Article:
After this analysis of the effectiveness of Wikipedian profiling, we turn to the Schauerian argument of reliability/predictability for those affected by the rule. In the context of Wikipedia those affected by the rules of profiling are the contributors from all over the world as well as the patrollers who are constantly watching fresh edits. Profile-based patrolling changes the rules of the game. The nagging question of which edits are to be selected has been answered in an unequivocal manner: no longer those from a random—or, for that matter, a subject-based—sample but those corresponding to the profile. No more doubts for patrollers about where to look for vandalism; no more doubts, also, for potential vandals about the near impossibility of slipping through the net. As may be clear, the more we move from informal to formal profiling, the firmer the answers are, and hence the more reliability has been established. One could even argue, drawing this argument to its logical conclusion, that Wikipedian patrolling could benefit the most from complete transparency; all details of the profiling efforts should be available to the public at large. This would solidify the image of near-perfect patrolling for potential vandals and operate in pre-emptive fashion. In this light it is unfortunate that the anti-vandalism system in use remains opaque to ordinary users (as argued extensively in de Laat 2015).
The next Schauerian argument in favour of rules was that it enables rule-enforcers to use their resources in a more efficient fashion. This argument would seem to apply to the Wikipedian context in a straightforward sense. Patrollers, qua rule-enforcers, no longer have to develop their instincts about where vandalism may hide in the ever-continuing stream of fresh edits. Profiling tools make life easier for them. With intermediate tools like Vandal Fighter they may select one or two dimensions and apply them steadfastly. With assisted editing tools the whole business of pondering on and choosing a profile has even been taken over by the machine; patrollers just work the queue without having to bother about anything of the kind. Maximum efficiency in applying patrolling resources resides there. This argument indicates that in an ideal world each and every patroller should be able to resort to assisted editing tools; it is there that efficiency can be gained. In reality, though, the use of these tools is heavily regulated: only those who can prove their allegiance to the cause of Wikipedia may obtain permission to use them (for details, cf. de Laat 2015: pp. 180–181).8 Out of fear of misuse and resulting damage, efficiency gets curtailed.
A further reason for rules was risk-aversion: in order to prevent erroneous decisions, the capricious use of discretion on the part of rule-enforcers becomes curtailed. For the Wikipedian context this argument is about patrollers running wild. They may think they are doing well in their selection of edits for inspection, while actually they achieve no more than a random hit score (of 8.5 %). So their activities are largely a waste of energy. As in the former argument, to which it is intimately linked, they would be well advised to turn to more sophisticated profiling tools—anything is better than plain intuition. Some nudging by Wikipedian ‘authorities’ would be helpful in this regard. But then again, as mentioned, fear of misuse of these strong tools largely prevents this.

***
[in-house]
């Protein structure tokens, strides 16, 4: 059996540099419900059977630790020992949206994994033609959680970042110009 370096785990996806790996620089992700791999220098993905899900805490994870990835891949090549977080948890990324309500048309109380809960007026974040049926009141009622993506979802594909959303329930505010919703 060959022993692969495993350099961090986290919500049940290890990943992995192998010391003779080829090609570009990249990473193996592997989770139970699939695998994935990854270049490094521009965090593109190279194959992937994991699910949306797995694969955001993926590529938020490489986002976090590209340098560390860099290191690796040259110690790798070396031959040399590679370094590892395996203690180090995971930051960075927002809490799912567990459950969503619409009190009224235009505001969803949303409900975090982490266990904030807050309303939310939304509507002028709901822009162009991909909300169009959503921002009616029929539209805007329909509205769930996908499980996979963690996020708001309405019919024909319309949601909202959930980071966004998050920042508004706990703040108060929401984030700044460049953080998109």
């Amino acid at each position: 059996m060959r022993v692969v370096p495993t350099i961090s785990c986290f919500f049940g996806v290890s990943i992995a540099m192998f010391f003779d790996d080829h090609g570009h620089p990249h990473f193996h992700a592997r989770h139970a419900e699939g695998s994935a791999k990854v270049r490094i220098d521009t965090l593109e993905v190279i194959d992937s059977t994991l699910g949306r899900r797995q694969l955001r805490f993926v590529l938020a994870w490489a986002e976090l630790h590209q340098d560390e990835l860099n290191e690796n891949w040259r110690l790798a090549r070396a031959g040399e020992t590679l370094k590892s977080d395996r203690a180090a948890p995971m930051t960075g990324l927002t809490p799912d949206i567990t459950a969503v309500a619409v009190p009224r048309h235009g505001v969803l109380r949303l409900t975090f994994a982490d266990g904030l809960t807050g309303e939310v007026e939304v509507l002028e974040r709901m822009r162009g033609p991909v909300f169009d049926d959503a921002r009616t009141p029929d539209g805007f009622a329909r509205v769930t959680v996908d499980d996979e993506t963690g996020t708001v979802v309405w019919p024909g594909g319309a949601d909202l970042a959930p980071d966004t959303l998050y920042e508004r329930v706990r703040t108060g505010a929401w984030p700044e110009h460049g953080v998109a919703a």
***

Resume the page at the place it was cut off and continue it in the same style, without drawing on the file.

Finally there is the argument from stability. Does it in any way apply to the case at hand of profiling within Wikipedia? For profiling in general stability—in the sense that the profiles in use are stable over time—is not always desirable. Consider for example the targeting of passengers at airports (for purposes of detecting drugs or explosives). This cannot just rely on static profiling (cf. Schneier 2005, 2012, 2015: pp. 136–140). All too often, potential miscreants test in experimental fashion which profiles are currently in use. Based on the results, they change ‘personnel’ in an effort to escape the controls. In such a game of cat and mouse, effective patrolling of passengers—if at all possible—can inherently only be dynamic.
That being said, I maintain that in the case of Wikipedia, profiling hardly needs to be dynamic. For one thing, the profiles in use contain many dimensions of edit content; these target vandalism rather precisely. There are no indications that the form and repertoire of vandalism changes much; correspondingly, the part of profiling that focusses on edit content is in no need of change. For another, profiles used contain metadata and reputational data (especially editor characteristics). Here, a game of cat and mouse has more room; but I have only sporadic evidence of vandals changing appearances in order to get through the controls.9 So taken together this suggests that static profiling will do for the fight against vandalism in Wikipedia. Note that it is precisely this stability of the profiles in use that enables their efficacy, predictability, efficiency, and risk-aversion. If stability did not apply, the other arguments would become largely illusory.
Schauer: complications of profiling